Companies that have successfully earned defense revenue recognize that contracting officers are critical to success, especially in accelerating the speed with which a contract is awarded.
Companies report that having end-user support, while necessary, is insufficient to win production contracts with the government. Even seasoned entrepreneurs with government experience struggle to navigate the Defense Department’s acquisition bureaucracy, to turn end-user enthusiasm into programmatic requirements and meaningful business. The failure to connect companies and programmatic buyers is inhibiting companies from transitioning technologies to the warfighter. Pursuing commercialization objectives (Phase III) is not a guaranteed next step in the SBIR program. Rather, it refers to the sole-source authority companies can use if they successfully complete any previous phase of SBIR work. Companies can technically enter Phase III when a government customer obligates funds and issues their own contract. However, there is no guarantee that performing on a pilot contract will yield programmatic interest, funding, or pathways to continuing business. Companies need access to program offices.
Most companies view contracting officers solely as implementers or barriers to overcome, as paper-pushers as opposed to key influencers in the acquisitions process. “Contracting officers typically are the roadblock,” as one respondent put it, typifies this sentiment. But this may be to their own detriment. Companies that have successfully earned defense revenue recognize that contracting officers are critical to success, especially in accelerating the speed with which a contract is awarded. Put simply, contracting officers are an underappreciated key to successful transitions. Few commercial companies fully understand the government acquisition process. Contracting officers can translate strategic guidance into action — making decisions about which type of contract to use, how long it takes, what intellectual property rights a company receives — and can set a company up for repeat business or, alternatively, leave them struggling to re-engage. Companies will need to shift their thinking about contracting officers if they are to be successful.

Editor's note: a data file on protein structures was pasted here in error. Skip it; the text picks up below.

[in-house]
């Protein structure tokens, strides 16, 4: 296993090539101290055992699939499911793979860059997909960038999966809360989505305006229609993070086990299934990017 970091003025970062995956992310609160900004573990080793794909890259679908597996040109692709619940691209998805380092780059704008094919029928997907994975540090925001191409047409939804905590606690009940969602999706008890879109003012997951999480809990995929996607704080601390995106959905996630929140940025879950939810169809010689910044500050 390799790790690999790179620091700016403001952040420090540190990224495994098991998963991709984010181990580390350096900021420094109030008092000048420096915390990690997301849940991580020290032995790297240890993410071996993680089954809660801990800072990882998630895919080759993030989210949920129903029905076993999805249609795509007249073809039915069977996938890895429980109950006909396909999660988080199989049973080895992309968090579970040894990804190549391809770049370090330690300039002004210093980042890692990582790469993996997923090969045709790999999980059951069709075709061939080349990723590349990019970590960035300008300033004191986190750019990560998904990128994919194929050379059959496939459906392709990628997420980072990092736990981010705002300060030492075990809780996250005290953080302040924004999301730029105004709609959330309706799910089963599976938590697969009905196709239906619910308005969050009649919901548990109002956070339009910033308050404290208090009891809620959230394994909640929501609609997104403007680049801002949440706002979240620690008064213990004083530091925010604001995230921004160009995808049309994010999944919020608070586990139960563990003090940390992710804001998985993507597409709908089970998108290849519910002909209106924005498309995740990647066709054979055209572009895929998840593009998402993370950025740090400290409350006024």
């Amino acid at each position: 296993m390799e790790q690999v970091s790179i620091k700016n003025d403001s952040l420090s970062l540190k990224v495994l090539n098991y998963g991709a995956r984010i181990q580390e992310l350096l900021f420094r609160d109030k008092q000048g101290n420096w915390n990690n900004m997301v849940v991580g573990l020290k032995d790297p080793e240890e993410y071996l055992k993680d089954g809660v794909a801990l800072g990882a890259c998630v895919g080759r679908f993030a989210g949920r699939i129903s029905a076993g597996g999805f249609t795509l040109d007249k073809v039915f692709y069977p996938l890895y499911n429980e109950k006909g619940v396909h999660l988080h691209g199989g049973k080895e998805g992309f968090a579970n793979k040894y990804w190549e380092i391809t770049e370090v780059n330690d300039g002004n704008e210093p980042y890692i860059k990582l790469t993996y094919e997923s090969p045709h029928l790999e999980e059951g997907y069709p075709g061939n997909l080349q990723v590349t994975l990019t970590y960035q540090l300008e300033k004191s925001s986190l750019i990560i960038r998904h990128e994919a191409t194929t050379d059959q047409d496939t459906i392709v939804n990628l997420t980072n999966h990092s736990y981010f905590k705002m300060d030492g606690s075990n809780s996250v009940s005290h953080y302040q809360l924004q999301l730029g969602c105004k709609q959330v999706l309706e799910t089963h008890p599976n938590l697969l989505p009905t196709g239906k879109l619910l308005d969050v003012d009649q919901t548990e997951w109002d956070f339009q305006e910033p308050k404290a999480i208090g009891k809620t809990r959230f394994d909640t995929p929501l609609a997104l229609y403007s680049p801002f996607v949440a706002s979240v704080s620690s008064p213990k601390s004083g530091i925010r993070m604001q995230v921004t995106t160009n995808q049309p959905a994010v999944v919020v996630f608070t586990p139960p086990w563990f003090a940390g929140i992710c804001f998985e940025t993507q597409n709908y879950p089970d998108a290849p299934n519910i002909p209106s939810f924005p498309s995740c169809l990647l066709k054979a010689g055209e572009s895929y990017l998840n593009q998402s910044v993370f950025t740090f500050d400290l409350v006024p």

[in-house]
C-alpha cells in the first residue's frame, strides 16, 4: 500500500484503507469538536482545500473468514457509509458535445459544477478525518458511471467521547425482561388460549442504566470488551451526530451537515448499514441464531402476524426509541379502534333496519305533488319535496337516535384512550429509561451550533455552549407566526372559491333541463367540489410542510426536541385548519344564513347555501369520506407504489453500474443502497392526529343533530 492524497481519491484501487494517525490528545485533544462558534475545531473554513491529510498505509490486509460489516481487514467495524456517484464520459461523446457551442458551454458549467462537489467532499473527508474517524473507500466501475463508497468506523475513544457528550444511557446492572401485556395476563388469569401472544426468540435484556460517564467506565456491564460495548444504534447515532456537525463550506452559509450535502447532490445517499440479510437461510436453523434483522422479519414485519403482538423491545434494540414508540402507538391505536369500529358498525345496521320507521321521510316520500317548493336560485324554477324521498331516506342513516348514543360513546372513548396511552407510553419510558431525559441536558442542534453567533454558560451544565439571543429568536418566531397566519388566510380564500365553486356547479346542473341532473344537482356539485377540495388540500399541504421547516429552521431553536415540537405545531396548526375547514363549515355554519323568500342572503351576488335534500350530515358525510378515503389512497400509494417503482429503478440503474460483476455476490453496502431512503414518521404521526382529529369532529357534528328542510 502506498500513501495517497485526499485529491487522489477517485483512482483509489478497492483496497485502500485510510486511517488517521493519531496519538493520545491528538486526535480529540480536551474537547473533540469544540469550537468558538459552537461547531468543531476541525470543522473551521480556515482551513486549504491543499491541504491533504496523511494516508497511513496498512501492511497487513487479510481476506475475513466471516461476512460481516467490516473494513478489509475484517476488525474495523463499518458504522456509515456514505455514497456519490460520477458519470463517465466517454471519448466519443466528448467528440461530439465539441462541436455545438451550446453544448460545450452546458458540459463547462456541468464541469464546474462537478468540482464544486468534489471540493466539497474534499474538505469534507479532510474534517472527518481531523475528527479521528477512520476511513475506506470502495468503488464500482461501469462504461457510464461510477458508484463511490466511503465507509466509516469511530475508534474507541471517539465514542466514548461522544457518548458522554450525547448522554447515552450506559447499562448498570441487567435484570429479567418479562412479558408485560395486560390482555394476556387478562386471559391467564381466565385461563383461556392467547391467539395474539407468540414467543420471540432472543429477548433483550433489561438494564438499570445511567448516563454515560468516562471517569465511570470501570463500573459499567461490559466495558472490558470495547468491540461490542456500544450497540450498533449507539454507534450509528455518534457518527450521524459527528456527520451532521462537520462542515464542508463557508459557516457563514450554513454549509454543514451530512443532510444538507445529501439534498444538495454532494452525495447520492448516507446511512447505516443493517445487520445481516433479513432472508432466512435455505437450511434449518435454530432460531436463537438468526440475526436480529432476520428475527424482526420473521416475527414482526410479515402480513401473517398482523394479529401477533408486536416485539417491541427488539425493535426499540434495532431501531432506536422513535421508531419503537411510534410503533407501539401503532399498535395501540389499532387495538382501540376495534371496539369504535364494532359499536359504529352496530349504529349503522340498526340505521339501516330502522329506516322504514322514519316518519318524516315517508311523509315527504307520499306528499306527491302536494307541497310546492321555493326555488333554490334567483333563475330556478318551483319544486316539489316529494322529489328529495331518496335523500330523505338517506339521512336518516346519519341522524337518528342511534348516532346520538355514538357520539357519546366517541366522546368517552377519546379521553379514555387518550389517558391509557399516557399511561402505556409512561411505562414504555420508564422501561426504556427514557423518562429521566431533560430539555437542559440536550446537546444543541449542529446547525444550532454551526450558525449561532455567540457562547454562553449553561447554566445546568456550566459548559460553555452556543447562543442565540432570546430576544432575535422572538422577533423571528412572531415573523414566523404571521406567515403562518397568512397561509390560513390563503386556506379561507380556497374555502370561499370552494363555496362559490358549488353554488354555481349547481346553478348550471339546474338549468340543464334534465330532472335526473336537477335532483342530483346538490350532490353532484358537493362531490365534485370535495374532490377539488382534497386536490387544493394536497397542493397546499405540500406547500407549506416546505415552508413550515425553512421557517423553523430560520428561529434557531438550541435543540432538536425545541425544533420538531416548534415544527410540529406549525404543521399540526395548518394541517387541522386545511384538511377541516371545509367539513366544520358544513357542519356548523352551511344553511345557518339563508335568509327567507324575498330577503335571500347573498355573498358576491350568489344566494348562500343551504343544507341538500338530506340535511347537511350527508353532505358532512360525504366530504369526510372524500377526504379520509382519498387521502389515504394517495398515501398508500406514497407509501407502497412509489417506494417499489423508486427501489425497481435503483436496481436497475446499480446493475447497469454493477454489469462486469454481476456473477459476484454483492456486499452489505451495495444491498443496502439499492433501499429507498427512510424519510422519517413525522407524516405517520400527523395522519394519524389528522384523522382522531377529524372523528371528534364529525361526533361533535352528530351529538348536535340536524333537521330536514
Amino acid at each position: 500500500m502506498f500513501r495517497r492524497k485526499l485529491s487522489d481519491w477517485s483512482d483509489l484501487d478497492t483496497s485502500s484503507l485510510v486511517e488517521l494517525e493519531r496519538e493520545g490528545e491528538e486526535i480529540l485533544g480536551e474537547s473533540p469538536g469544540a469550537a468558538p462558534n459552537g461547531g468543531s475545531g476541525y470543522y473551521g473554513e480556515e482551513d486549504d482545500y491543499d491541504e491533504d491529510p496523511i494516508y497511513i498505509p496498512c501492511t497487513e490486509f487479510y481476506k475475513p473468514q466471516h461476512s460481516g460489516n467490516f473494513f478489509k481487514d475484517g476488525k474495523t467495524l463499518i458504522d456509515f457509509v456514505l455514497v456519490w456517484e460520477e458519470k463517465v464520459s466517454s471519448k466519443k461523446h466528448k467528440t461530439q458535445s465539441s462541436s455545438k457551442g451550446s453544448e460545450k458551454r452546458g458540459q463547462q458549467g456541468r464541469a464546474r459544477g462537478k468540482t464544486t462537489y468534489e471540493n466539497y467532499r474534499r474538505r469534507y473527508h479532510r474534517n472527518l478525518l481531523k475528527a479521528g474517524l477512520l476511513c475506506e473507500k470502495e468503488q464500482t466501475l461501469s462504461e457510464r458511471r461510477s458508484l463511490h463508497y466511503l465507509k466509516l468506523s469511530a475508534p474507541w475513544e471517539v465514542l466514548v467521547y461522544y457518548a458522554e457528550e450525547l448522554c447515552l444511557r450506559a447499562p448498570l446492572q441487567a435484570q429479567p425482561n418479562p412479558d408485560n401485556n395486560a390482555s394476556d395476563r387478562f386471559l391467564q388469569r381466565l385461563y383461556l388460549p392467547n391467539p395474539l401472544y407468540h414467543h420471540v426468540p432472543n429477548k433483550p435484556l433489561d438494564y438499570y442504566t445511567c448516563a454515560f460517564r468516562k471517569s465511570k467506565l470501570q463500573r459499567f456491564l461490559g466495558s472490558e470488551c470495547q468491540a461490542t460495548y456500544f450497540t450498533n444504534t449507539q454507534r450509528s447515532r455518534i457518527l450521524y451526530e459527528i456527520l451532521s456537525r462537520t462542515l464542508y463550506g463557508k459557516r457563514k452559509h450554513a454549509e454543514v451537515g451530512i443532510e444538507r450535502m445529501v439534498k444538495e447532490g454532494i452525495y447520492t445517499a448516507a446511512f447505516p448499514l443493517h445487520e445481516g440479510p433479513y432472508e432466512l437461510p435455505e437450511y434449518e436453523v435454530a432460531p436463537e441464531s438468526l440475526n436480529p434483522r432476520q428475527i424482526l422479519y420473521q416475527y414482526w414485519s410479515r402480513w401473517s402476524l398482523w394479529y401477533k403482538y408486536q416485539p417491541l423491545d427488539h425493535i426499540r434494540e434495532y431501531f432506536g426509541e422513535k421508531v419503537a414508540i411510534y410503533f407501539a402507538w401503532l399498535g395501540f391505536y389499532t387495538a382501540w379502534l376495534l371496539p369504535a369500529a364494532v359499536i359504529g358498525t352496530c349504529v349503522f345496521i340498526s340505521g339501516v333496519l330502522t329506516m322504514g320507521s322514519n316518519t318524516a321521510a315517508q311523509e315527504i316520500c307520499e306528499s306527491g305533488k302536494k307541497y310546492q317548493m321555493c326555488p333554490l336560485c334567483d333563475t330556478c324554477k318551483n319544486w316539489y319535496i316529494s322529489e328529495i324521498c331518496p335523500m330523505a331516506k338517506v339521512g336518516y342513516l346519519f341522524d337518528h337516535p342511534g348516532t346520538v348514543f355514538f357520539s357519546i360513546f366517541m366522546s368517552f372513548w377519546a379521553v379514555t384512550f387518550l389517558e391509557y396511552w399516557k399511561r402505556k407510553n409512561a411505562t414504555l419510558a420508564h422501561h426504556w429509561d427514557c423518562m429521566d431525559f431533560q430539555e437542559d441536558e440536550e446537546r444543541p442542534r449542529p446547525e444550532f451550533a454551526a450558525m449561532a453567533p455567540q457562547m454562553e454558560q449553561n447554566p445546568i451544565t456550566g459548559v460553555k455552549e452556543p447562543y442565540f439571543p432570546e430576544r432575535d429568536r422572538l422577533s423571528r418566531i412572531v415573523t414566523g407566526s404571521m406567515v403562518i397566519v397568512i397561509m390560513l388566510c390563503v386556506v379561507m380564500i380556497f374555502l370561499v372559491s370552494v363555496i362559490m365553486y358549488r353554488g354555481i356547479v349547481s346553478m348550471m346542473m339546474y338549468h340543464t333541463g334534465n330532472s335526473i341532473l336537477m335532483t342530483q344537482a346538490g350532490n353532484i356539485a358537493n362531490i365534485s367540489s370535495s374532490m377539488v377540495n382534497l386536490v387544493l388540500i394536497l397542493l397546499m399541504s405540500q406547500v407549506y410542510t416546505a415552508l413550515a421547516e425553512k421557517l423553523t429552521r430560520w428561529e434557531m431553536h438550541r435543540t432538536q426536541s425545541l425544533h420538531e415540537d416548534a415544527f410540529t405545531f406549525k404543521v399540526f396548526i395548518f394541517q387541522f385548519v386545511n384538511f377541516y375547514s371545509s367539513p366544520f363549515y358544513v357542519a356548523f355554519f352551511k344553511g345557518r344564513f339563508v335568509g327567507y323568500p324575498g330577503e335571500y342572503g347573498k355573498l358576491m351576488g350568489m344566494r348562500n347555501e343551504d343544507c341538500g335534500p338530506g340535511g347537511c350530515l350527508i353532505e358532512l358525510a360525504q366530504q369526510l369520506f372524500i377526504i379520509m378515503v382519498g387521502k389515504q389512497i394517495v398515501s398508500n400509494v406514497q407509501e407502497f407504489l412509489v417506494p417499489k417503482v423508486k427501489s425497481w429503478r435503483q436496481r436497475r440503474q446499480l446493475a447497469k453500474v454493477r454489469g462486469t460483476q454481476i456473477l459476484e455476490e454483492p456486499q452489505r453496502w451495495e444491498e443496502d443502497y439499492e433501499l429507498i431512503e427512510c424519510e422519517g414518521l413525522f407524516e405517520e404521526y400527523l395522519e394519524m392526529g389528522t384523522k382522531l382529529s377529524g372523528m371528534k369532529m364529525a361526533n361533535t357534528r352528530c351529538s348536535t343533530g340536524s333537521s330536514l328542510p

How can the government do a better job of connecting companies to buyers? First, the Defense Department could create more meaningful opportunities for companies to collaborate with program offices before a contract is awarded. Making it easier for companies to identify and engage relevant program officers would enhance the government’s ability to take advantage of commercial technologies. Industry days are often one-sided conversations in which companies learn about abstract government requirements rather than two-way learning opportunities to shape future requirements based on end-user needs and technological capabilities. Acquisition organizations such as the Defense Innovation Unit and AFWERX can bring together relevant program offices, end-users, contracting officers, and industry partners to inform new requirements, increase companies’ awareness of technical readiness, and apprise the government of the benefits non-traditional companies are able to offer.